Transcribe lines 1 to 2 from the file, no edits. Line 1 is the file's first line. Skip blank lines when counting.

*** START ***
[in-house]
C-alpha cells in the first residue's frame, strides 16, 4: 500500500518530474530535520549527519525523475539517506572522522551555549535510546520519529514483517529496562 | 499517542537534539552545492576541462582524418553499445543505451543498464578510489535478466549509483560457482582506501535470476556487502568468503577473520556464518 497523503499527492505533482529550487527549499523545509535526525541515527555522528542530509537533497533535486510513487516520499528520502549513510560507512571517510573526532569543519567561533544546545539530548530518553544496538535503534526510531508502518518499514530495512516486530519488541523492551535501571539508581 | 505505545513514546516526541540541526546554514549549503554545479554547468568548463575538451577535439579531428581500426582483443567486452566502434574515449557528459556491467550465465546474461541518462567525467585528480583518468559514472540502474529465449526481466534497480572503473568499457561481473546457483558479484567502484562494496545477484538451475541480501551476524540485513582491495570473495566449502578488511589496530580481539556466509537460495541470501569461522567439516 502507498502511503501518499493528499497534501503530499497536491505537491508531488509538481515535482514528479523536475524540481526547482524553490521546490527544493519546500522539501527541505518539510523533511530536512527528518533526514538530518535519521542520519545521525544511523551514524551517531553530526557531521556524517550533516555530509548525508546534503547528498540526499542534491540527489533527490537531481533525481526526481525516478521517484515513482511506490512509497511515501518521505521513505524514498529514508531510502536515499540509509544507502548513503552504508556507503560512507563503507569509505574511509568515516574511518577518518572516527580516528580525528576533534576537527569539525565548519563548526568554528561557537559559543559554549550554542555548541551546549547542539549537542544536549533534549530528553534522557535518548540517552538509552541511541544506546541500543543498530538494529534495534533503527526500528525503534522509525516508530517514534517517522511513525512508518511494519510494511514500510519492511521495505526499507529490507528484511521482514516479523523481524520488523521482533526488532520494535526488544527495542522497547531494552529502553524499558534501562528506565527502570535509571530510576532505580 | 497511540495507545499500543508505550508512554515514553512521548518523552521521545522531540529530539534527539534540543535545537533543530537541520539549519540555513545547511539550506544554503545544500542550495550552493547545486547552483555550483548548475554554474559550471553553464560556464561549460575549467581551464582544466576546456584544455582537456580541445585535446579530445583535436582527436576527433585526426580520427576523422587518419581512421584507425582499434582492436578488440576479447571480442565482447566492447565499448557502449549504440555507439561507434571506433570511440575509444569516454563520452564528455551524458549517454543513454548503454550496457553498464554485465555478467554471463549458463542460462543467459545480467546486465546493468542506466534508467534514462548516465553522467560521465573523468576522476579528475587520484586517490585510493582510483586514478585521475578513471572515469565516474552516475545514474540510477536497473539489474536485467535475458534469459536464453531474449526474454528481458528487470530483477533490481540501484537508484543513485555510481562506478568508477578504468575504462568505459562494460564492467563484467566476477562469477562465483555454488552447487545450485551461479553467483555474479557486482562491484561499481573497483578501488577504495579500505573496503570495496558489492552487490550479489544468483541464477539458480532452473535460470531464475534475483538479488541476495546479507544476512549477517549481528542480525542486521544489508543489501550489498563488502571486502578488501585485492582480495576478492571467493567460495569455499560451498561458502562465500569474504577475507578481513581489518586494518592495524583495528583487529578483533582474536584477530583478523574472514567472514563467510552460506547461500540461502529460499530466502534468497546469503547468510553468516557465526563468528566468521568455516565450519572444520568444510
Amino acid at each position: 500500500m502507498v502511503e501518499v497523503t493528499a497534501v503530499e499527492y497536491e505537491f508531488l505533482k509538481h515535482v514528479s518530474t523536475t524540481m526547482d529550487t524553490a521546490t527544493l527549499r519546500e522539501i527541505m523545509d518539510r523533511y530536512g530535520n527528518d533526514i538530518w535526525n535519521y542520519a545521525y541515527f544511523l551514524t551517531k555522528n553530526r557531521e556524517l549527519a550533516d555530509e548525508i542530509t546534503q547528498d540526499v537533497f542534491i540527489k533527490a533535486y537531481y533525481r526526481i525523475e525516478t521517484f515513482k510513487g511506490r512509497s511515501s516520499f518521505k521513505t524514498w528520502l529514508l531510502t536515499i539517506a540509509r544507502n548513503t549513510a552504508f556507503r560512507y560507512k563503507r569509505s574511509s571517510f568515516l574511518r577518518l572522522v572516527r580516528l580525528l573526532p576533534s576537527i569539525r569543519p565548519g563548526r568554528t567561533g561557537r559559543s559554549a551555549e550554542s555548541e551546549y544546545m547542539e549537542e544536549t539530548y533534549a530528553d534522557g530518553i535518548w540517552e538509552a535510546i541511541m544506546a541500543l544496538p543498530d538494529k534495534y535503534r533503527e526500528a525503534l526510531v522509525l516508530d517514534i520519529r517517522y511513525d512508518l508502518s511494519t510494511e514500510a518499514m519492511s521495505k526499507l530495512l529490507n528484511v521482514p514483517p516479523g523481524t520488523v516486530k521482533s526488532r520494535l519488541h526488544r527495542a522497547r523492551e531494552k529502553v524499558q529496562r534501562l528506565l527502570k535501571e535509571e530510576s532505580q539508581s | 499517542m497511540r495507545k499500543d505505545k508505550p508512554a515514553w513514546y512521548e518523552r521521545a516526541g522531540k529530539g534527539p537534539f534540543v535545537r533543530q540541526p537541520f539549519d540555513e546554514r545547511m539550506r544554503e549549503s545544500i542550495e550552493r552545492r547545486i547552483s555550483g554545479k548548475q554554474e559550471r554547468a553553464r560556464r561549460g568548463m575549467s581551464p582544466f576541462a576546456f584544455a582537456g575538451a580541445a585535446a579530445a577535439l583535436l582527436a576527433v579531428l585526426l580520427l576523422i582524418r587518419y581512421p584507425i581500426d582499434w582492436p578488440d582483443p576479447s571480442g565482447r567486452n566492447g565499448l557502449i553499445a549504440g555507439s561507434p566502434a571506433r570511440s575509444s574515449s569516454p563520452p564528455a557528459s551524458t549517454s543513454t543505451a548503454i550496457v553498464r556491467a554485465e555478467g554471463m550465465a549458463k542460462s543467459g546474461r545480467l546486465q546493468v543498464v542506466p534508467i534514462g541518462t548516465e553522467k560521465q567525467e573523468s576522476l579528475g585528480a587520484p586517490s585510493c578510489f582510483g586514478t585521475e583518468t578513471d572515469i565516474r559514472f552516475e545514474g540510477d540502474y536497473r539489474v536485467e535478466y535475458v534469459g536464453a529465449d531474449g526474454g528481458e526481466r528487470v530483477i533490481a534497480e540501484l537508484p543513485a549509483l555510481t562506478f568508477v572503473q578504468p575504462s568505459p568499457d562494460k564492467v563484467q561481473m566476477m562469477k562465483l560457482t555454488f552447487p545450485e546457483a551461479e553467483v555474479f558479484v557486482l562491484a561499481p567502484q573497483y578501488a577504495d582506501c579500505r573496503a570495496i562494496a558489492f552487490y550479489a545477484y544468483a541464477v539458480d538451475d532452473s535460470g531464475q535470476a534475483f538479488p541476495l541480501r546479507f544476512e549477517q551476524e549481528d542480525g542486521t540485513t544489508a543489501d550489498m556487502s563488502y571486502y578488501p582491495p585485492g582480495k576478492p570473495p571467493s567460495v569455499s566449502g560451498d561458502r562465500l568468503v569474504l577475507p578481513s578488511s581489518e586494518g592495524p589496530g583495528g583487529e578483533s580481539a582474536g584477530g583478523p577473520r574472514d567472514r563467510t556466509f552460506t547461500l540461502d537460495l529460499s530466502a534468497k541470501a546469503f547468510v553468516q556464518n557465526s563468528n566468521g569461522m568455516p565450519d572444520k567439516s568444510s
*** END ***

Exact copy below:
[in-house]
C-alpha cells in the first residue's frame, strides 16, 4: 500500500518530474530535520549527519525523475539517506572522522551555549535510546520519529514483517529496562 | 499517542537534539552545492576541462582524418553499445543505451543498464578510489535478466549509483560457482582506501535470476556487502568468503577473520556464518 497523503499527492505533482529550487527549499523545509535526525541515527555522528542530509537533497533535486510513487516520499528520502549513510560507512571517510573526532569543519567561533544546545539530548530518553544496538535503534526510531508502518518499514530495512516486530519488541523492551535501571539508581 | 505505545513514546516526541540541526546554514549549503554545479554547468568548463575538451577535439579531428581500426582483443567486452566502434574515449557528459556491467550465465546474461541518462567525467585528480583518468559514472540502474529465449526481466534497480572503473568499457561481473546457483558479484567502484562494496545477484538451475541480501551476524540485513582491495570473495566449502578488511589496530580481539556466509537460495541470501569461522567439516 502507498502511503501518499493528499497534501503530499497536491505537491508531488509538481515535482514528479523536475524540481526547482524553490521546490527544493519546500522539501527541505518539510523533511530536512527528518533526514538530518535519521542520519545521525544511523551514524551517531553530526557531521556524517550533516555530509548525508546534503547528498540526499542534491540527489533527490537531481533525481526526481525516478521517484515513482511506490512509497511515501518521505521513505524514498529514508531510502536515499540509509544507502548513503552504508556507503560512507563503507569509505574511509568515516574511518577518518572516527580516528580525528576533534576537527569539525565548519563548526568554528561557537559559543559554549550554542555548541551546549547542539549537542544536549533534549530528553534522557535518548540517552538509552541511541544506546541500543543498530538494529534495534533503527526500528525503534522509525516508530517514534517517522511513525512508518511494519510494511514500510519492511521495505526499507529490507528484511521482514516479523523481524520488523521482533526488532520494535526488544527495542522497547531494552529502553524499558534501562528506565527502570535509571530510576532505580 | 497511540495507545499500543508505550508512554515514553512521548518523552521521545522531540529530539534527539534540543535545537533543530537541520539549519540555513545547511539550506544554503545544500542550495550552493547545486547552483555550483548548475554554474559550471553553464560556464561549460575549467581551464582544466576546456584544455582537456580541445585535446579530445583535436582527436576527433585526426580520427576523422587518419581512421584507425582499434582492436578488440576479447571480442565482447566492447565499448557502449549504440555507439561507434571506433570511440575509444569516454563520452564528455551524458549517454543513454548503454550496457553498464554485465555478467554471463549458463542460462543467459545480467546486465546493468542506466534508467534514462548516465553522467560521465573523468576522476579528475587520484586517490585510493582510483586514478585521475578513471572515469565516474552516475545514474540510477536497473539489474536485467535475458534469459536464453531474449526474454528481458528487470530483477533490481540501484537508484543513485555510481562506478568508477578504468575504462568505459562494460564492467563484467566476477562469477562465483555454488552447487545450485551461479553467483555474479557486482562491484561499481573497483578501488577504495579500505573496503570495496558489492552487490550479489544468483541464477539458480532452473535460470531464475534475483538479488541476495546479507544476512549477517549481528542480525542486521544489508543489501550489498563488502571486502578488501585485492582480495576478492571467493567460495569455499560451498561458502562465500569474504577475507578481513581489518586494518592495524583495528583487529578483533582474536584477530583478523574472514567472514563467510552460506547461500540461502529460499530466502534468497546469503547468510553468516557465526563468528566468521568455516565450519572444520568444510